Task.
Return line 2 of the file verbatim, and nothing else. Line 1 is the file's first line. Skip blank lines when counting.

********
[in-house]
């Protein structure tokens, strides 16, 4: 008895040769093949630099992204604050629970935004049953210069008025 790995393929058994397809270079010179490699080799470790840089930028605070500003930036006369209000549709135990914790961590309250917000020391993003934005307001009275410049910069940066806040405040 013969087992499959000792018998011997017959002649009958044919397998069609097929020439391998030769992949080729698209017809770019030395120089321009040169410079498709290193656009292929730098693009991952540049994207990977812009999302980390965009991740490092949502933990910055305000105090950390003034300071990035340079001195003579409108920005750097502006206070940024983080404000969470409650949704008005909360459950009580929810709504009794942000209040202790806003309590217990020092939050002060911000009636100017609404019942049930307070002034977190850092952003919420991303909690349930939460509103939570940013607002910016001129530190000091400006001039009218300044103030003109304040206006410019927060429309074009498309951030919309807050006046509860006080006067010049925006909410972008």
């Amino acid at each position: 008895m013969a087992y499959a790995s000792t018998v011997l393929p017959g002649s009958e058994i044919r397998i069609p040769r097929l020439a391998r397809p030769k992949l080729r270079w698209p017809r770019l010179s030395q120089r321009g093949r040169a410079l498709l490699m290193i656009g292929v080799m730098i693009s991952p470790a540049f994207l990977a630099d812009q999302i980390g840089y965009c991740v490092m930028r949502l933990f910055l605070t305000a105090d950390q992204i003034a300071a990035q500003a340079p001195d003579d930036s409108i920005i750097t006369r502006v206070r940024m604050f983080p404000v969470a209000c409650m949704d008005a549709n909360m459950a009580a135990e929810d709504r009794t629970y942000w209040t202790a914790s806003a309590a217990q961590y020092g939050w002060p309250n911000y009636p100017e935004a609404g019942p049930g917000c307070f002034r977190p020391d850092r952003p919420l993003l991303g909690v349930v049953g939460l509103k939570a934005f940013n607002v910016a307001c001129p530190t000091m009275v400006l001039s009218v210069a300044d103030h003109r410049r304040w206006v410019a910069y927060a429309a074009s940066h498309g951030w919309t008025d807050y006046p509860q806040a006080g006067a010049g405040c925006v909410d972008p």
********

């Protein structure tokens, strides 16, 4: 008895040769093949630099992204604050629970935004049953210069008025 790995393929058994397809270079010179490699080799470790840089930028605070500003930036006369209000549709135990914790961590309250917000020391993003934005307001009275410049910069940066806040405040 013969087992499959000792018998011997017959002649009958044919397998069609097929020439391998030769992949080729698209017809770019030395120089321009040169410079498709290193656009292929730098693009991952540049994207990977812009999302980390965009991740490092949502933990910055305000105090950390003034300071990035340079001195003579409108920005750097502006206070940024983080404000969470409650949704008005909360459950009580929810709504009794942000209040202790806003309590217990020092939050002060911000009636100017609404019942049930307070002034977190850092952003919420991303909690349930939460509103939570940013607002910016001129530190000091400006001039009218300044103030003109304040206006410019927060429309074009498309951030919309807050006046509860006080006067010049925006909410972008």